Interview of Ieva Ragauskaite by Sophie Pellegrini // I still tend to leave surrealistic and magic hints in my works but now I create more conscious art
Interview of Ieva Ragauskaite by Sophie Pellegrini
Hi Ieva! Tell us a bit about yourself!
I am Ieva, a 22-year-old illustrator from Lithuania. I usually draw portraits of girls because girls rule the world.
How did you get started in the visual arts?
Actually I don’t know haha. A lot of artists say they started from a young age and I remember myself drawing a lot when I was kid but I never had a secret talent with art. It all really began in my teenage years when I went to art school and I got hooked. I realized it was the only thing I really wanted to do since at school I was pretty terrible with all “real” subjects like math or chemistry, so there was no other way out – I thought I might as well just be an artist.
How would you describe your illustration aesthetic?
For a while I used to say that my illustrations are surrealistic, kind of magical portraits of women, but now I see my style shifting and changing. I still tend to leave surrealistic and magic hints in my works but now I create more conscious art – I really think about the message, themes, and statements I want to send. I am a huge classic graphics nerd and it will forever be my number one influence, so I try to mix classic graphic elements with colorful spots.
Tell us a bit about your work process.
For some time now, I draw only digital portraits and I can’t get enough of it. It’s so comfortable and efficient. But for a very long time I usually started my works on paper (with pen and acrylic paint usually) and then transferred them into digital.
Are there any particular artists that influence your work?
Well I do look up to a lot of young female creatives in general. I’m in love with how they carry themselves, their vibe, and how empowering they are. I would say I look up to illustrators/creators like Sara Andreasson, Laura Callaghan, and Manjit Thapp (she’s my age and she’s so incredible, wow!).
What inspires you, in art and in life?
My art is extremely personal and self-reflecting, so a lot of inspiration comes from everyday situations, people I meet and love, from other art like cinema or photography, and of course from other artists as well. And my main inspiration in life will always be traveling. And cute puppies.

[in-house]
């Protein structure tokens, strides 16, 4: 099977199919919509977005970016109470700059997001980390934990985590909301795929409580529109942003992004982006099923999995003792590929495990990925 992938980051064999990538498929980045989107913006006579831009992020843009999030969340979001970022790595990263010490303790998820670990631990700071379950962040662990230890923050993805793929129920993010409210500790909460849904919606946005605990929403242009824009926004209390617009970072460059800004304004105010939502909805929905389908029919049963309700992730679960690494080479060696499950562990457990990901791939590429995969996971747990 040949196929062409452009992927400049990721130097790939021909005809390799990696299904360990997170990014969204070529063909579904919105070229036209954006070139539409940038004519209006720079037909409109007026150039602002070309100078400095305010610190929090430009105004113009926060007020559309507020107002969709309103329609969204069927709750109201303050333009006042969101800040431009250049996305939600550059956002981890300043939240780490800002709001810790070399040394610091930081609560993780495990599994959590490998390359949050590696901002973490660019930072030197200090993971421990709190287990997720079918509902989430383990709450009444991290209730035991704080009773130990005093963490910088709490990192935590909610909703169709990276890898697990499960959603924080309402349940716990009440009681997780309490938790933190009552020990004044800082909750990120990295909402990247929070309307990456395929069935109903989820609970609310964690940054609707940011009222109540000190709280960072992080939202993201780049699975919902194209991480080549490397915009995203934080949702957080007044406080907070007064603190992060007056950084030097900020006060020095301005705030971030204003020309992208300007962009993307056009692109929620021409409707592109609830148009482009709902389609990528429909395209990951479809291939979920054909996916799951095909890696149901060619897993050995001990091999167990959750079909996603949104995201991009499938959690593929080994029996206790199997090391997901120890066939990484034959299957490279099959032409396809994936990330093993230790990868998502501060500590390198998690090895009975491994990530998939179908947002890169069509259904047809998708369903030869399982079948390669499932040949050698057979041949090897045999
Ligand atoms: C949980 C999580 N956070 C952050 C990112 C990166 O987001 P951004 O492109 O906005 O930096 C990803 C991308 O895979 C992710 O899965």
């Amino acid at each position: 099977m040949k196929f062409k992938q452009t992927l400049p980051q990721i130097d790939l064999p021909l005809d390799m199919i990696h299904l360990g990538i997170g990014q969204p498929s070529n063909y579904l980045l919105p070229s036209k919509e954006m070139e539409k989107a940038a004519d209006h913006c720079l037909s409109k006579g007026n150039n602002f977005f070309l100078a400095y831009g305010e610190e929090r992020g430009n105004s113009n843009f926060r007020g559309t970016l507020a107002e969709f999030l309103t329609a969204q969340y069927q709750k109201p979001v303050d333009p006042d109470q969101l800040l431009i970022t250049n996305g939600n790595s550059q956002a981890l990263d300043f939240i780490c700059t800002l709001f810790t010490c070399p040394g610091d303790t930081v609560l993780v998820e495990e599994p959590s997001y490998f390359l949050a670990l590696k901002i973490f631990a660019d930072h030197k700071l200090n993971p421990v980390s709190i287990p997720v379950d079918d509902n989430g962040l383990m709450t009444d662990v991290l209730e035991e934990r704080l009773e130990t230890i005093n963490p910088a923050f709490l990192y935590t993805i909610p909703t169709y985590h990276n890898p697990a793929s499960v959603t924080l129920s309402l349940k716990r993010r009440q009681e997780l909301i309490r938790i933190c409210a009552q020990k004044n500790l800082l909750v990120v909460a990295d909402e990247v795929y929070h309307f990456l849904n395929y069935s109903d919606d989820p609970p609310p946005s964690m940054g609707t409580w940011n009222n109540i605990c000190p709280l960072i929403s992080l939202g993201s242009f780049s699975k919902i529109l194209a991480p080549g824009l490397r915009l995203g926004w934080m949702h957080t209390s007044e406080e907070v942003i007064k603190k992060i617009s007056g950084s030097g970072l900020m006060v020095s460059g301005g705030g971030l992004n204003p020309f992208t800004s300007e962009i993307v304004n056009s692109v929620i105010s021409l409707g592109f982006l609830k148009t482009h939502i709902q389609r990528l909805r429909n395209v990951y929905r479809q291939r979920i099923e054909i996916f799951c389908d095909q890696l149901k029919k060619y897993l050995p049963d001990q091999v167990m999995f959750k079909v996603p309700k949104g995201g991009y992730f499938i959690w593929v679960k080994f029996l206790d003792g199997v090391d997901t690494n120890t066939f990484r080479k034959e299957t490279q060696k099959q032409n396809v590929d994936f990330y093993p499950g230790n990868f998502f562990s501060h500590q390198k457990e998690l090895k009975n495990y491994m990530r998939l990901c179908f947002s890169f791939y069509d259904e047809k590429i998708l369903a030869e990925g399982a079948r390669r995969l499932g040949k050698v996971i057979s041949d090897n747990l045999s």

Do you have any projects currently in the works that you can tell us about?
Right now I’m not working on anything big. 2017 started in real slow-motion actually, but I’m fine with that. I’m working on one illustration for a magazine and to be honest it will be my first ever published editorial illustration in a “real” magazine. That’s really exciting because finally feels like I made it! Look mom, I’m a real illustrator!
Where do you hope to be in regards to your artistic practice in 10 years?
I do hope I will be an active creator just like I am right now. But to be honest, for me it’s a no brainer because, as every artist will understand, in a way art chooses you and you have to obey that. So in a sense, there is no turning back haha.
I’m not planning on anything big, like working with big brands or names; I would love that, but really life itself will work itself out.
What’s one thing on your bucket list?
Well I don’t have bucket list since I’ve been really happy and privileged by life to do and explore a lot of interesting places by such a young age. I did always want to climb a very high mountain and just spread my hands to the sides while listening to Pink Floyd’s “Comfortably Numb”, and at the part of the song that goes “aaaaaaahhh”, just shout that part very loudly from mountain. So I guess I would want to go to Norway for that.
List 5 things that fascinate you.
Food and nature have never failed to impress me. I sometimes watch DIY videos and it really fascinates me how people come up with those ideas. Humans creativity in general is fascinating. Also human stupidity and arrogance have no ending, which is indeed fascinating and scary.